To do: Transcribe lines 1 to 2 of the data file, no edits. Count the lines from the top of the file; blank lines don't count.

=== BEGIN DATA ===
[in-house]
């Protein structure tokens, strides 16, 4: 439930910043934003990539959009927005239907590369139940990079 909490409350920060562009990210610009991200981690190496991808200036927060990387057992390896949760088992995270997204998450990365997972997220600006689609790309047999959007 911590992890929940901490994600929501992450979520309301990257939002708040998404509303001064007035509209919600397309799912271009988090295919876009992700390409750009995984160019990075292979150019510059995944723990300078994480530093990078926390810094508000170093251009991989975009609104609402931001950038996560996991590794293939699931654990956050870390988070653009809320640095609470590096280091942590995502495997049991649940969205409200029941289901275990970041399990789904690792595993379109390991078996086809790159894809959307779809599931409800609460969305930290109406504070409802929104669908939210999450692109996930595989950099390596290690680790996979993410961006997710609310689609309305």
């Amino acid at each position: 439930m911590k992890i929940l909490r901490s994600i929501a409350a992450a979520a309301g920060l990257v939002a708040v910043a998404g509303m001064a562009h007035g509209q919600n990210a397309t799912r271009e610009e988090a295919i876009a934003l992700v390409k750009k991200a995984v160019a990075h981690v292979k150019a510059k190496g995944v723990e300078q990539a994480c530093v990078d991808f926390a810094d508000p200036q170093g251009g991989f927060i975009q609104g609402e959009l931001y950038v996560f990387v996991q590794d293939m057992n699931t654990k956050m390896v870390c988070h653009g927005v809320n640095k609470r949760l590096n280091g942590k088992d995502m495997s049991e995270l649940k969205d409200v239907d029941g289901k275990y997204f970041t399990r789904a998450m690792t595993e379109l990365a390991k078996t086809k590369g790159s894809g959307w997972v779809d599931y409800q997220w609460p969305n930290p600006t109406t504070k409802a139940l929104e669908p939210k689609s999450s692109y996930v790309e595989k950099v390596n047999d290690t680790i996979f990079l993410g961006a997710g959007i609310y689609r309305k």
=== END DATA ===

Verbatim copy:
[in-house]
């Protein structure tokens, strides 16, 4: 439930910043934003990539959009927005239907590369139940990079 909490409350920060562009990210610009991200981690190496991808200036927060990387057992390896949760088992995270997204998450990365997972997220600006689609790309047999959007 911590992890929940901490994600929501992450979520309301990257939002708040998404509303001064007035509209919600397309799912271009988090295919876009992700390409750009995984160019990075292979150019510059995944723990300078994480530093990078926390810094508000170093251009991989975009609104609402931001950038996560996991590794293939699931654990956050870390988070653009809320640095609470590096280091942590995502495997049991649940969205409200029941289901275990970041399990789904690792595993379109390991078996086809790159894809959307779809599931409800609460969305930290109406504070409802929104669908939210999450692109996930595989950099390596290690680790996979993410961006997710609310689609309305």